Susan Koppelman Award Certificate for “When Women Wrote Hollywood”

At first I was puzzled by the certificate-sized envelope that appeared in the mail the other day. It came from the alma mater of my first college degree – Bowling Green State University. I couldn’t imagine what they had to send me after all these years.  Then my son opened it and said, “It’s an award for something.” 

Turns out it is the certificate commemorating the previously announced fact that When Women Wrote Hollywood was this year’s runner up for the Susan Koppelman Award, “given to the best anthology, multi-authored, or edited book in feminist studies in popular and American culture” by The Popular Culture Association.  And then I remembered that my alma mater is the home of The Popular Culture Association.  🙂  What a nice surprise on all counts.

Koppleman award


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Quotes from When Women Wrote Hollywood – 36 in a series – Unknown Marion Fairfax

Do you know about these women screenwriters? Many don’t. Learn more about them today! 

Quotes from When Women Wrote Hollywood - 36 in a series - Unknown Marion Fairfax

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Marion Fairfax, while almost entirely unknown today, is an everywoman example of the plight of female screenwriters of the silent era. From the origins of her career through her mysterious disappearance from the Hollywood scene after the advent of talkies, there is little information available on her work as an actress, playwright and screenwriter and the information that is available is not consistently correct.

Silent Screenwriter, Producer and Director: Marion Fairfax
by Sarah Phillips


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Quotes from When Women Wrote Hollywood – 35 in a series – The Best Revenge Is Outliving Them All

Do you know about these women screenwriters? Many don’t. Learn more about them today! 

Quotes from When Women Wrote Hollywood - 34 in a series - The Best Revenge Is Outliving Them All

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Frederica Sagor Maas was a screenwriter whose career spanned decades and was full of imagination, hard work and disillusionment. Taking a decade to write her memoir, which she finally published at the ripe age of 99, Maas expressed her feelings for the Hollywood industry and how her husband Ernest and she saw their ideas stolen and turned to trash before eventually being accused of communism and being blacklisted.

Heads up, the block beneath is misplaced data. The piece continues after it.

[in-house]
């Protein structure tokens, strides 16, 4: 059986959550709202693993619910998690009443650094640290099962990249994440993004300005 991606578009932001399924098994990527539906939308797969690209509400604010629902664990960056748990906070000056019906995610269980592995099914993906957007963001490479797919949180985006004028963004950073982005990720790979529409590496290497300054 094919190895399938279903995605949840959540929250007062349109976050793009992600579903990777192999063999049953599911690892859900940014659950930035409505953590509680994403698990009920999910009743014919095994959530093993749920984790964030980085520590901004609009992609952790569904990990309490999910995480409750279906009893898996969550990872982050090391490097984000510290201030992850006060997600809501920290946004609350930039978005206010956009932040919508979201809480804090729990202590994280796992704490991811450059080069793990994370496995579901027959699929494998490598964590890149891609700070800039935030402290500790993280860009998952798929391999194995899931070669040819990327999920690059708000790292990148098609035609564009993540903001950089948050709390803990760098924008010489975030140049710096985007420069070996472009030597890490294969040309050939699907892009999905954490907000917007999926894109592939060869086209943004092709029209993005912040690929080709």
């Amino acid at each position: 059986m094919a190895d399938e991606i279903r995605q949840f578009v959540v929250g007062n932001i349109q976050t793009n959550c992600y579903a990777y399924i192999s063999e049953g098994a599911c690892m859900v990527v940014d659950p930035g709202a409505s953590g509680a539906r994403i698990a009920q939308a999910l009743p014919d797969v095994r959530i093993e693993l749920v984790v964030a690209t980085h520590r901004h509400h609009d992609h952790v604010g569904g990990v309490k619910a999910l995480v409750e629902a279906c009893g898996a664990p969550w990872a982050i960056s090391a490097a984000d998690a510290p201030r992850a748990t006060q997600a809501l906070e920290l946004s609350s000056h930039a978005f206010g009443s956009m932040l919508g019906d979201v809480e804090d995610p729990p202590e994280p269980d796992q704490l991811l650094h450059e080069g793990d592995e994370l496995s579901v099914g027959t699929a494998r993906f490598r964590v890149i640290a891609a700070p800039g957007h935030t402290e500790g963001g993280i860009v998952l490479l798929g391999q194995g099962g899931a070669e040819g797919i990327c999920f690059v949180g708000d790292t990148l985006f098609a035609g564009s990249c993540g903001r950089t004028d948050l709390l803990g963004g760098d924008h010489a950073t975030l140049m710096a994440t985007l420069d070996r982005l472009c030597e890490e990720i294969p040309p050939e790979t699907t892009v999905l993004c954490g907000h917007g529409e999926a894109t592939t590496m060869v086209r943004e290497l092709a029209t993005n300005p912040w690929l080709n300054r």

The Best Revenge Is Outliving Them All: The life and heartbreak of Frederica Sagor Maas 
by Mikayla Daniels


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8 Assumptions That A Man Did The Work from The Sisterhood of Science Fiction – Dr. Rosanne Welch [Video] (31 seconds)

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The Sisterhood of Science Fiction: A Walk Through Some Writers and Characters You (Should) Know And Love

8 Assumptions That A Man Did The Work from The Sisterhood of Science Fiction - Dr. Rosanne Welch [Video] (31 seconds)

 

This one allowed me to riff on some of my favorite female science fiction writers across time, whether they be novelists or television writers. It also opened up a good conversation on what art we support and include in our lives – and what that art says to us and about us. — Rosanne

Transcript:

So like side tangent story I remember reading that when Barbara Streisand was directing her first movie she asked Steven Spielberg a couple of questions and immediately what the Press reported was Spielberg Co-assists Streisand directing. Of all the dudes who direct Spielberg called up George Lucas and said, “I’m doing this Indiana Jones thing what do you think?” Nobody said George Lucas co-directs Indiana Jones right? No the boys can ask questions. The girls. No no, that means they need help right? So we have a lot of that sort of old-fashioned controversy which hangs around for a while.



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Quotes from When Women Wrote Hollywood – 34 in a series – Bess Meredyth and The Academy

Do you know about these women screenwriters? Many don’t. Learn more about them today! 

Quotes from When Women Wrote Hollywood - 34 in a series - Bess Meredyth and The Academy

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Bess Meredyth continued to cultivate an enormously successful screenwriting career. Meredyth was one of the thirty-six artists—including fellow screenwriter Jeanie Macpherson—who founded the Academy of Motion Picture Arts and Sciences in 1928 (Sturtevant). Her name can be found in more than a dozen Academy bulletins as a member of the Awards of Merit committee, which was one of the first committees established.

You’d Better Learn to Hold Your Liquor:  Bess Meredyth and A Career in Early Hollywood
by Sydney Haven


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07 More On Frankenstein from The Sisterhood of Science Fiction – Dr. Rosanne Welch [Video] (1 minute 16 seconds)

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The Sisterhood of Science Fiction: A Walk Through Some Writers and Characters You (Should) Know And Love

07 More On Frankenstein from The Sisterhood of Science Fiction - Dr. Rosanne Welch [Video] (1 minute 16 seconds)

 

This one allowed me to riff on some of my favorite female science fiction writers across time, whether they be novelists or television writers. It also opened up a good conversation on what art we support and include in our lives – and what that art says to us and about us. — Rosanne

Transcript: